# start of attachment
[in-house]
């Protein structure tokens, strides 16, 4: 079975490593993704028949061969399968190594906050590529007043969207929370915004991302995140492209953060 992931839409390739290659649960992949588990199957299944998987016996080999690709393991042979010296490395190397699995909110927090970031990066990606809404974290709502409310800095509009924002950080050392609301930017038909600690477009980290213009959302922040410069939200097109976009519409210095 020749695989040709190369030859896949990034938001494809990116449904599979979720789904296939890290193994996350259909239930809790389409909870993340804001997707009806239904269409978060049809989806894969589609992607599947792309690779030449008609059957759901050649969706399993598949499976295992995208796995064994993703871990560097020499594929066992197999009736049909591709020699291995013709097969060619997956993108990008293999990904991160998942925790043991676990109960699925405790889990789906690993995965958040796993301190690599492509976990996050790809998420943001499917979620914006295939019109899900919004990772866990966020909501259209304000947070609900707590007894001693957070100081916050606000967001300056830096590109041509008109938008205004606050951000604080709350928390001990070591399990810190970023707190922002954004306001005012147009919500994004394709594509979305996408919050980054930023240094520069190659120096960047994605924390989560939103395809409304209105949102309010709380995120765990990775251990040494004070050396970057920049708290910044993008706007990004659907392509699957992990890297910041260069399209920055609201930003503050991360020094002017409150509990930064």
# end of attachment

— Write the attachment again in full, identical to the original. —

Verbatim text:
[in-house]
């Protein structure tokens, strides 16, 4: 079975490593993704028949061969399968190594906050590529007043969207929370915004991302995140492209953060 992931839409390739290659649960992949588990199957299944998987016996080999690709393991042979010296490395190397699995909110927090970031990066990606809404974290709502409310800095509009924002950080050392609301930017038909600690477009980290213009959302922040410069939200097109976009519409210095 020749695989040709190369030859896949990034938001494809990116449904599979979720789904296939890290193994996350259909239930809790389409909870993340804001997707009806239904269409978060049809989806894969589609992607599947792309690779030449008609059957759901050649969706399993598949499976295992995208796995064994993703871990560097020499594929066992197999009736049909591709020699291995013709097969060619997956993108990008293999990904991160998942925790043991676990109960699925405790889990789906690993995965958040796993301190690599492509976990996050790809998420943001499917979620914006295939019109899900919004990772866990966020909501259209304000947070609900707590007894001693957070100081916050606000967001300056830096590109041509008109938008205004606050951000604080709350928390001990070591399990810190970023707190922002954004306001005012147009919500994004394709594509979305996408919050980054930023240094520069190659120096960047994605924390989560939103395809409304209105949102309010709380995120765990990775251990040494004070050396970057920049708290910044993008706007990004659907392509699957992990890297910041260069399209920055609201930003503050991360020094002017409150509990930064």